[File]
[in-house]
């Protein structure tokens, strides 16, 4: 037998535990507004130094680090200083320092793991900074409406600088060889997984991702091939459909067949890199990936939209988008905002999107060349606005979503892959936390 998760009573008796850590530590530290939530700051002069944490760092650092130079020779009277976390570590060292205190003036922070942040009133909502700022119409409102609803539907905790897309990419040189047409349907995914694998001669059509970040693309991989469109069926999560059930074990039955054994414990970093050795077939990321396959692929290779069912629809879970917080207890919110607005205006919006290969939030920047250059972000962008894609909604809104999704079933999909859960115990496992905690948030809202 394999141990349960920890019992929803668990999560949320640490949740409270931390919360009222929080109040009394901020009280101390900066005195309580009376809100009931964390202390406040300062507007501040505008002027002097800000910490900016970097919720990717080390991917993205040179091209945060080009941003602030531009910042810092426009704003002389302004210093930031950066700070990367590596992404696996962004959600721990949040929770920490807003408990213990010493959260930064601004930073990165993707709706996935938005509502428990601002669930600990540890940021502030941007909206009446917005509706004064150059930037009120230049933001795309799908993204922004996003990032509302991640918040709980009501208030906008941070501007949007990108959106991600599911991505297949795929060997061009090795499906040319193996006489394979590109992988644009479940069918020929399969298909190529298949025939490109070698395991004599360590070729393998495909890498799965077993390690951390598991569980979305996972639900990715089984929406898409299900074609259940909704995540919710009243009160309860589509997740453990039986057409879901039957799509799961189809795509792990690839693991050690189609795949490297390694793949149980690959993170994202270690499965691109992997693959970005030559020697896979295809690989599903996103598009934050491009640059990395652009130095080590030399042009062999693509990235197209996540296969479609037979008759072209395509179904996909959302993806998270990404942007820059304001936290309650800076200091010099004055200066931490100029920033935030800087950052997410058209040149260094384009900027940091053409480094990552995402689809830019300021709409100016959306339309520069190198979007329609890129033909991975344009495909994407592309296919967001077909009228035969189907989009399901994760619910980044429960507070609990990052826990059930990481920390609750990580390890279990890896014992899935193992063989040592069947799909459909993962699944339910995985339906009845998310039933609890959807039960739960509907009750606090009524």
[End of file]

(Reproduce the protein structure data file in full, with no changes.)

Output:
[in-house]
């Protein structure tokens, strides 16, 4: 037998535990507004130094680090200083320092793991900074409406600088060889997984991702091939459909067949890199990936939209988008905002999107060349606005979503892959936390 998760009573008796850590530590530290939530700051002069944490760092650092130079020779009277976390570590060292205190003036922070942040009133909502700022119409409102609803539907905790897309990419040189047409349907995914694998001669059509970040693309991989469109069926999560059930074990039955054994414990970093050795077939990321396959692929290779069912629809879970917080207890919110607005205006919006290969939030920047250059972000962008894609909604809104999704079933999909859960115990496992905690948030809202 394999141990349960920890019992929803668990999560949320640490949740409270931390919360009222929080109040009394901020009280101390900066005195309580009376809100009931964390202390406040300062507007501040505008002027002097800000910490900016970097919720990717080390991917993205040179091209945060080009941003602030531009910042810092426009704003002389302004210093930031950066700070990367590596992404696996962004959600721990949040929770920490807003408990213990010493959260930064601004930073990165993707709706996935938005509502428990601002669930600990540890940021502030941007909206009446917005509706004064150059930037009120230049933001795309799908993204922004996003990032509302991640918040709980009501208030906008941070501007949007990108959106991600599911991505297949795929060997061009090795499906040319193996006489394979590109992988644009479940069918020929399969298909190529298949025939490109070698395991004599360590070729393998495909890498799965077993390690951390598991569980979305996972639900990715089984929406898409299900074609259940909704995540919710009243009160309860589509997740453990039986057409879901039957799509799961189809795509792990690839693991050690189609795949490297390694793949149980690959993170994202270690499965691109992997693959970005030559020697896979295809690989599903996103598009934050491009640059990395652009130095080590030399042009062999693509990235197209996540296969479609037979008759072209395509179904996909959302993806998270990404942007820059304001936290309650800076200091010099004055200066931490100029920033935030800087950052997410058209040149260094384009900027940091053409480094990552995402689809830019300021709409100016959306339309520069190198979007329609890129033909991975344009495909994407592309296919967001077909009228035969189907989009399901994760619910980044429960507070609990990052826990059930990481920390609750990580390890279990890896014992899935193992063989040592069947799909459909993962699944339910995985339906009845998310039933609890959807039960739960509907009750606090009524």